Three Angles on Greece

Three Angles on Greece

A look at how three modern writers have presented the country in novel form: The Greeks have a Word for It, by Barry Unsworth (1967); The Third Wedding, by Kostas Taktsis (1963); and The Man on the Rock, by Francis King (1957).

Each book appears within a ten-year period, and each book projects what might be called a pessimistic view: a vision informed by certain bitterness, an acerbic quality, as if lemons had been squeezed into the brew.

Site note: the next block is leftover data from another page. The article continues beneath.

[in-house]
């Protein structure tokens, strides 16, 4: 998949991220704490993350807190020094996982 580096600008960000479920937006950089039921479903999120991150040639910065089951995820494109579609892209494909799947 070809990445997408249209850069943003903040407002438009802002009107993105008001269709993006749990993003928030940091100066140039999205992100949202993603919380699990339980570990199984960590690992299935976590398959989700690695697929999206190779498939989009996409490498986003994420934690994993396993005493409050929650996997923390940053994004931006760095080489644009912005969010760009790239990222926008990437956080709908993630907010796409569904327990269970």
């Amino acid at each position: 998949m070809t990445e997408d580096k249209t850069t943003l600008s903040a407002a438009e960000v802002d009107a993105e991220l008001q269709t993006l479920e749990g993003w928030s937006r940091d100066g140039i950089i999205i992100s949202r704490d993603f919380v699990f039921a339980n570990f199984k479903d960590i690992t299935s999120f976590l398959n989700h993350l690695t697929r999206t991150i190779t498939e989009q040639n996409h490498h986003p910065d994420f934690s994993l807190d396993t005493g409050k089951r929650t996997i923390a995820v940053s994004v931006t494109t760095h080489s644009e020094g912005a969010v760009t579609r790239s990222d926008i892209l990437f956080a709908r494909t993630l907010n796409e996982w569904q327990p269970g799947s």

One is a third person narrative, somewhat traditional in its technique, written towards the beginning of a distinguished career; another gives us a young man’s first person perspective on himself and the travails of his country in the Greek Civil War and its aftermath; the third creates perhaps one of the most believable and affecting female characters in modern fiction, as she takes us through more than twenty years of Greece’s history, lived, suffered, witnessed in an intensely emotional way.

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